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Blogger Denounces Execution of Saddam Hussein

A Baptist blogger and peace activist says Christians should speak out against the execution of condemned former Iraqi dictator Saddam Hussein.

“We worship One executed by a brutal tyranny on false charges,” Michael Westmoreland-White wrote Saturday on his blog and cross-posted at MainstreamBaptists. “That One was executed along with two who were guilty of terrorist acts.”

“Thus, Christians must oppose the death penalty at all times precisely as part of our defense of the value of human life,” he said. “Every life, even one as brutal and guilty as Saddam Hussein’s.”

Westmoreland-White, a former academic theologian and ethicist who has taught at Fuller Theological Seminary and Spalding University, since 9/11 has worked primarily as an organizer and educator for Christian peace organizations including the Baptist Peace Fellowship of North America and the Fellowship of Reconciliation.

His blog, Levellers, is named after a radical movement for democracy, justice and religious freedom during the English Civil War. It was led by Richard Overton, a Mennonite-influenced General Baptist and pacifist who in 1640 coined the term “human rights.”

“The world may operate with judicial revenge (although more and more nations are abolishing the death penalty)–a revenge that creates false martyrs and more imitators,” Westmoreland-White wrote. “We who follow the Crucified and Risen One are supposed to be free from this spiral of violence, this dance of death.”

Westmoreland-White, also a freelance writer working on a second book tentatively titled Mapping Peace, said he made the same argument against executing Timothy McVeigh. McVeigh was put to death in 2001 for the April 19, 1995, Oklahoma City bombing, which claimed 168 lives, considered the deadliest act of domestic terrorism in U.S. history, aside from the attacks of Sept. 11, 2001.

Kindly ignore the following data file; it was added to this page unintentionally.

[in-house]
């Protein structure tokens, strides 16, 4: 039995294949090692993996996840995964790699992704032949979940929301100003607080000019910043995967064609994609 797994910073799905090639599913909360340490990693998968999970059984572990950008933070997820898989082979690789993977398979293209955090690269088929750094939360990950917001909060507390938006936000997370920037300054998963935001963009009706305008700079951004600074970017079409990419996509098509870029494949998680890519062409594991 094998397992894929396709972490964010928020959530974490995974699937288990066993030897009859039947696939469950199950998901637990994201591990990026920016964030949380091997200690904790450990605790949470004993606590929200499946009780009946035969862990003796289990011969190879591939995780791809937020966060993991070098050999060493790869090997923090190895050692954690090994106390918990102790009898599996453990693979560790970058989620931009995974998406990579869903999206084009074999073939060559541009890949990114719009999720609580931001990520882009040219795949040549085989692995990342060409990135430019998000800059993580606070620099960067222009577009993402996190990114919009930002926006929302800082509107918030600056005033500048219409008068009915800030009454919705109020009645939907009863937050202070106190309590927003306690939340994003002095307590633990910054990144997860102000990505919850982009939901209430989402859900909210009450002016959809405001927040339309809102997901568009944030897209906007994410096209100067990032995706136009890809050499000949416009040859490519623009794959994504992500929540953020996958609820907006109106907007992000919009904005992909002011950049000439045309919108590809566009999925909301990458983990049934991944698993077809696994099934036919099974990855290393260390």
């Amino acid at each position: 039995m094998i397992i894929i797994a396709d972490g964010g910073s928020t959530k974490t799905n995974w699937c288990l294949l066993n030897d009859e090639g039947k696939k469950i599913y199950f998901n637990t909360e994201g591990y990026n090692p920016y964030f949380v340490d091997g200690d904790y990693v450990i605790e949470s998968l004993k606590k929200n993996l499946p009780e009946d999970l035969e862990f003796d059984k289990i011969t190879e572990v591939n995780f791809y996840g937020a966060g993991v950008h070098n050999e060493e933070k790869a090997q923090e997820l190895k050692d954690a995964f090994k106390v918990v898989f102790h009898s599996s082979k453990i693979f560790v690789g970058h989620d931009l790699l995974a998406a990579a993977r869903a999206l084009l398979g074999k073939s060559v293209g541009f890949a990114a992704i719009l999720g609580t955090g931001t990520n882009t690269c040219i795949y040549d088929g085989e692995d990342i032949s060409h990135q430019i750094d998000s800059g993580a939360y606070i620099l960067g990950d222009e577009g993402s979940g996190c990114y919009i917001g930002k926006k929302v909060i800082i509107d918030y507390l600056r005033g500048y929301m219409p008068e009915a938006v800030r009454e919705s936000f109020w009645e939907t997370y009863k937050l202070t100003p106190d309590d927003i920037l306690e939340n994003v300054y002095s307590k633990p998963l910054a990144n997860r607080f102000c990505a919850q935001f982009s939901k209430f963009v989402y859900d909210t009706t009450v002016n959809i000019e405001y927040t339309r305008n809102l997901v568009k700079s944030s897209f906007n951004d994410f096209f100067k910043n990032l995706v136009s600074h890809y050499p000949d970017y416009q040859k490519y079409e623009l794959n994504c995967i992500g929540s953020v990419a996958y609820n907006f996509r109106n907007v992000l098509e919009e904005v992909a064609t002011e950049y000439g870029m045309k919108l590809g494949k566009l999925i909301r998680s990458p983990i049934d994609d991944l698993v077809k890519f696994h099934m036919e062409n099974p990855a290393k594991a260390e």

“We are free to choose life,” he wrote. “We do not value life, as some pro-lifers say, because of innocence. Christ died, as Romans 8 reminds us, for the justification of the godless.

“Hussein is not the type of person who would ever show mercy to us. That is all the more reason we who are Christians should show mercy to him. Let’s lift our voices.”

An Iraqi court in Baghdad condemned Saddam to death Nov.5 for the killing of 148 Shia Muslims after a 1982 assassination attempt against him. He is likely to hang within the next few months, and perhaps before the end of the year.

International reaction to the verdict was mixed.

President Bush has long supported the death penalty for Saddam. He called the verdict “a milestone in the Iraqi people’s efforts to replace the rule of a tyrant with the rule of law.”

British Prime Minister Tony Blair broke ranks with his American allies to side with the European Union in opposing the death penalty for the deposed dictator.

Iran called on Iraq to carry out the death sentence. Shia Iraqis asked that Saddam’s execution be televised. “We want to watch the last drop of life exit his body,” 31-year-old Salam Mohamad said in the Times of London

Egyptian President Hosni Mubarak and Russia’s parliament warned that hanging Saddam will likely lead to more bloodshed in Iraq.

The United Nations opposes all uses of capital punishment. So do European nations like Germany and France

A New York Times editorial called for deferring Saddam’s execution, saying that Iraq “got neither the full justice nor the full fairness it deserved” in his trial. The newspaper, which opposes capital punishment in general, said Iraq needs to hold Saddam fully accountable for his atrocities, but first must heal and educate the nation “he so ruthlessly divided.”

Westmoreland-White in his blog cited another blogger, Princeton Theological Seminary student D.W. Congdon, also urging Christians to denounce the execution of Saddam.

“I propose that as the church, it is our duty as followers of the Crucified One to denounce the execution of Saddam Hussein,” he wrote, “just as we must denounce the execution of any person.”

Bob Allen is managing editor of EthicsDaily.com.